Lady-man-ladies

I had a few other posts in the works, but none of them were behaving.  I don’t want you to be entirely without something to read, though, so I was wondering what I could do for a quick post when I saw this:

Guys with Fancy Lady Hair

Once I got over the initial giggle value of this photo essay (and, um, decided that those guys looked pretty hot in their up-dos), the photos made me start thinking about gender, fashion, and self-presentation.  Though there are situations where it’s still a little unusual (top-tier law firms) or forbidden (the armed services), for the most part long hair on men is a pretty accepted fashion choice.  It may carry overtones of the biker or the bohemian, of hippies or Harleys, it may signal membership in a particular ethnic group (many Native American men wear long hair) or devotion to a particular aesthetic (Goths, for example), but it’s seldom remarkable — at most you might get a raised eyebrow here and there.

I know several gentlemen who have beautiful long hair — hair I seriously covet.  But while long-haired women have a plethora of style choices — buns, braids, twists, etc. — which require a plethora of accessories — pins, clips, barrettes (not to mention all that hair product), in my experience it is very rare to see long-haired men with anything more complicated than a ponytail, or at most a simple braid.  Why don’t we see more men with buns, chignons, or pigtail braids?  Why can’t men buy manly barrettes or elastic hair ties with some sort of studly baubles on them?  Is it just part of a spectrum — now that society is mostly comfortable with men with long hair, will it eventually accept men with fancy hair?  Or would that be taking things too far?*

Actually, I’m a little surprised that the beauty industry hasn’t leapt on this yet.  They’ve already rebranded lotions, soaps, and skin treatments in new “manly” fragrances and packaging (because of course, men can’t use pink lady products!).  Men even have their own cosmetic lines — in case they don’t want to draw on their guyliner with a woman’s pencil.  So where are the masculine headbands and bobby pins?  As the author of the photo essay writes, “I’m not sure how ladies got to hoard all of hair’s styling potential when men can grow hair out of their faces.”**

Leaving aside the flowers, which are maybe more of a special occasion thing anyways, the men in the Bold Italic essay look really good — why can’t a guy rock the Mormon Prom look at a post-work happy hour?  Or wear the chaperone out to a dinner date?  The essay is part of a larger series on change, and was intended as a meditation on how appearance can change perception.  It certainly led me to think more about socially imposed gender markers.  What makes a thing masculine or feminine?  (And why do we say “manly” but so rarely use “womanly”?  It’s much more common to see “girly” used, I think.)  Who gets to decide?  And what happens to people whose choices go against the mainstream?

On a similar note, Bold Italic also produced this photo essay, Switcheroo, in which couples swap clothing.  Although there are a few cases where the swap doesn’t work too well (mainly due, I think, to differences in height) for the most part the couples look really good (and really unremarkable, in the nicest sense possible) in each other’s clothes.  Personally, I hope that men and women keep pushing the boundaries of what counts as masculine or feminine fashion.  But perhaps that’s not surprising, considering my background in seventeenth- and eighteenth-century history.  After all, these guys were the epitome of manliness back in their day — and both their hair and their clothes are to die for.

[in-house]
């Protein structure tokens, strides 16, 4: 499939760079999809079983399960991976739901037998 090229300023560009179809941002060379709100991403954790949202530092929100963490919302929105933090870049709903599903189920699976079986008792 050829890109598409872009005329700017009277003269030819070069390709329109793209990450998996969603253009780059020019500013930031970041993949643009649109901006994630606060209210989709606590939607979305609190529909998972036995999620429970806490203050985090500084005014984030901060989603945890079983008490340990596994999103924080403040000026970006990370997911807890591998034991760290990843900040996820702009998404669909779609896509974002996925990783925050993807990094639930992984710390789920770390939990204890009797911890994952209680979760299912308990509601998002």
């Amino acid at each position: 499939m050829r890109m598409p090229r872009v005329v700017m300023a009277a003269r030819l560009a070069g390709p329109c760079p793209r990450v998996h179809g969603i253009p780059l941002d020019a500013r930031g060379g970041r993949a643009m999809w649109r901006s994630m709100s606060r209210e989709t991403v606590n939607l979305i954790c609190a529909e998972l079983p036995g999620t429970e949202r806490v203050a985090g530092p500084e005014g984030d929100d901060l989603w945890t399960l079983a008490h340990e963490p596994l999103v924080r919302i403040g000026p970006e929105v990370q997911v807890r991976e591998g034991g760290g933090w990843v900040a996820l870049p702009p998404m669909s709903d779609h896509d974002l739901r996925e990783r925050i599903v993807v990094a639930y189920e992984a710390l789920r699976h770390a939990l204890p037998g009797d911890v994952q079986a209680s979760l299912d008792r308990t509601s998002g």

Hyacinthe RIGAUD (1659 – 1743)
Louis XIV (1638-1715), 1701
Collection of Louis XIV, INV. 7492, The Louvre.

The verdict's still out on just how close George and Charles II were, but either way -- he was one handsome guy.

George Villiers, 1st Duke of Buckingham (1592-1658)
attributed to William Larkin, circa 1616
Given by Benjamin Seymour Guinness, 1952
National Portrait Gallery 3840

*It dawns on me that one place where I have seen fancy manly updos is New York City’s Fashion Institute of Technology, which is a wonderful spot for people watching, especially if you’re interested in the performance of gender.  The male students there come in all shapes, sizes, sexual orientations, and ethnicities, but they’re all dressed to impress.  (It’s just that it’s usually not YOU they’re trying to make an impression on.)

**Of course, as all too many women (and their tweezers) know, men don’t have a monopoly on facial hair, they’re just the only ones for whom it is socially acceptable to rock a mustache.

***

I should mention that the post’s title is from the excellent song “Ladies of the World” by Flight of the Conchords.

By the way, in searching for a good image of the Buckingham portrait, I learned that he was played by Orlando Bloom in the 2011 version of the Three Musketeers.

Behold:  a reason to see that movie! (I’m not really a Bloom fan so much as a fan of handsome cavaliers).

Swoon

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2 thoughts on “Lady-man-ladies

  1. Love, love love the up-dos!!! I completely agree on the hotness value. Though its interesting to note that men often overlook the value of a well-placed barrette, especially considering the preponderance of the droopy Bieber style!

  2. Pingback: Bangled, tangled, spangled, and spaghettied! | Harriet Vain

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